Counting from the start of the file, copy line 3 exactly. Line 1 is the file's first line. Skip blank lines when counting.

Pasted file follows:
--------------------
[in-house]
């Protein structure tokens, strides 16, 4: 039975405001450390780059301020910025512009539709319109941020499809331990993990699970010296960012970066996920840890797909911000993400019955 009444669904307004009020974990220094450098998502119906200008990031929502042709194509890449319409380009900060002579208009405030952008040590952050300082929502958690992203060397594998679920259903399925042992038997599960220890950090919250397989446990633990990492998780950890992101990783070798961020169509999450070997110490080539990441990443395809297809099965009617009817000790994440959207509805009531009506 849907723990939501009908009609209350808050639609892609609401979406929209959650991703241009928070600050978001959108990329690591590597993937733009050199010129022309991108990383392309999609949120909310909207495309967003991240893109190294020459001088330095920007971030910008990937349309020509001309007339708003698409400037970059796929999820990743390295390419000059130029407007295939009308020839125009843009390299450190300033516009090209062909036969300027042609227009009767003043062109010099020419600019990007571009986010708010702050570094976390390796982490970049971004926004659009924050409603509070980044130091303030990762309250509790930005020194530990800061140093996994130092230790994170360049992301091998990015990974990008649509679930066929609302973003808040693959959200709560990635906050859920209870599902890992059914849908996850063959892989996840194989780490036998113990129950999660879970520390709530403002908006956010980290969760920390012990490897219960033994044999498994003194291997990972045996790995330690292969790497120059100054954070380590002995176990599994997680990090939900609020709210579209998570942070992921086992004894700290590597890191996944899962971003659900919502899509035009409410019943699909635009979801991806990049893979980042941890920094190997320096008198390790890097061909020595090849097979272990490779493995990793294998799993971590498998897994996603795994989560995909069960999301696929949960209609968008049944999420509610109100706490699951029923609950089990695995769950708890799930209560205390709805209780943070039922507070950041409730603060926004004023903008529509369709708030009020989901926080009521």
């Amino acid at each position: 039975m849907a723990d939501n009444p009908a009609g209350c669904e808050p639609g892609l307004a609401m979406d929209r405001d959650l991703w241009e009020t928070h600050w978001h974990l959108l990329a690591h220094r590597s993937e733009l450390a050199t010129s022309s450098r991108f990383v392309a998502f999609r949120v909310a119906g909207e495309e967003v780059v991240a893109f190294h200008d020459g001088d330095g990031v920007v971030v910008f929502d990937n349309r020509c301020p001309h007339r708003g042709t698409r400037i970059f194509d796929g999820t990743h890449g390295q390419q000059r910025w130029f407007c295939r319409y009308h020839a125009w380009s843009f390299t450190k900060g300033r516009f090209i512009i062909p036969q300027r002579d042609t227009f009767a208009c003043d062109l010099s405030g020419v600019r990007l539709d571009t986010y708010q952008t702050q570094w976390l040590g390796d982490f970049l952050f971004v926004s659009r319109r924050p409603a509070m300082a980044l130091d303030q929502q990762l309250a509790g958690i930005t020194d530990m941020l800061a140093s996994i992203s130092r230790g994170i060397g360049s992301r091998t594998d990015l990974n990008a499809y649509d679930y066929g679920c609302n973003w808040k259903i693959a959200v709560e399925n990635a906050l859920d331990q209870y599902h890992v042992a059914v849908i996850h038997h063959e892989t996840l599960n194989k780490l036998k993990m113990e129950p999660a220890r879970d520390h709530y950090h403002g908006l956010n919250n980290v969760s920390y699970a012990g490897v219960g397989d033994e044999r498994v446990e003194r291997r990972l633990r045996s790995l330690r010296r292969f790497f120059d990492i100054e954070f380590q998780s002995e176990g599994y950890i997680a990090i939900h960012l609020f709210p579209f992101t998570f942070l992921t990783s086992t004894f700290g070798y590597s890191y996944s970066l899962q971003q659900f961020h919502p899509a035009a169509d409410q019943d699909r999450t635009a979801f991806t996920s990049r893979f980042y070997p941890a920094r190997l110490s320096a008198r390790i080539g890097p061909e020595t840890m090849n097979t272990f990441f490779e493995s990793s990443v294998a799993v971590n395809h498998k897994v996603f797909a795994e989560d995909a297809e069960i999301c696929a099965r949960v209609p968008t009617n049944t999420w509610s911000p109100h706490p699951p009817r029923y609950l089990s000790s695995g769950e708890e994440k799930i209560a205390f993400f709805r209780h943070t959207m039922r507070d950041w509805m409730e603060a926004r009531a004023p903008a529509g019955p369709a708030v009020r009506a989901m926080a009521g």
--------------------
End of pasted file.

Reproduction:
């Amino acid at each position: 039975m849907a723990d939501n009444p009908a009609g209350c669904e808050p639609g892609l307004a609401m979406d929209r405001d959650l991703w241009e009020t928070h600050w978001h974990l959108l990329a690591h220094r590597s993937e733009l450390a050199t010129s022309s450098r991108f990383v392309a998502f999609r949120v909310a119906g909207e495309e967003v780059v991240a893109f190294h200008d020459g001088d330095g990031v920007v971030v910008f929502d990937n349309r020509c301020p001309h007339r708003g042709t698409r400037i970059f194509d796929g999820t990743h890449g390295q390419q000059r910025w130029f407007c295939r319409y009308h020839a125009w380009s843009f390299t450190k900060g300033r516009f090209i512009i062909p036969q300027r002579d042609t227009f009767a208009c003043d062109l010099s405030g020419v600019r990007l539709d571009t986010y708010q952008t702050q570094w976390l040590g390796d982490f970049l952050f971004v926004s659009r319109r924050p409603a509070m300082a980044l130091d303030q929502q990762l309250a509790g958690i930005t020194d530990m941020l800061a140093s996994i992203s130092r230790g994170i060397g360049s992301r091998t594998d990015l990974n990008a499809y649509d679930y066929g679920c609302n973003w808040k259903i693959a959200v709560e399925n990635a906050l859920d331990q209870y599902h890992v042992a059914v849908i996850h038997h063959e892989t996840l599960n194989k780490l036998k993990m113990e129950p999660a220890r879970d520390h709530y950090h403002g908006l956010n919250n980290v969760s920390y699970a012990g490897v219960g397989d033994e044999r498994v446990e003194r291997r990972l633990r045996s790995l330690r010296r292969f790497f120059d990492i100054e954070f380590q998780s002995e176990g599994y950890i997680a990090i939900h960012l609020f709210p579209f992101t998570f942070l992921t990783s086992t004894f700290g070798y590597s890191y996944s970066l899962q971003q659900f961020h919502p899509a035009a169509d409410q019943d699909r999450t635009a979801f991806t996920s990049r893979f980042y070997p941890a920094r190997l110490s320096a008198r390790i080539g890097p061909e020595t840890m090849n097979t272990f990441f490779e493995s990793s990443v294998a799993v971590n395809h498998k897994v996603f797909a795994e989560d995909a297809e069960i999301c696929a099965r949960v209609p968008t009617n049944t999420w509610s911000p109100h706490p699951p009817r029923y609950l089990s000790s695995g769950e708890e994440k799930i209560a205390f993400f709805r209780h943070t959207m039922r507070d950041w509805m409730e603060a926004r009531a004023p903008a529509g019955p369709a708030v009020r009506a989901m926080a009521g």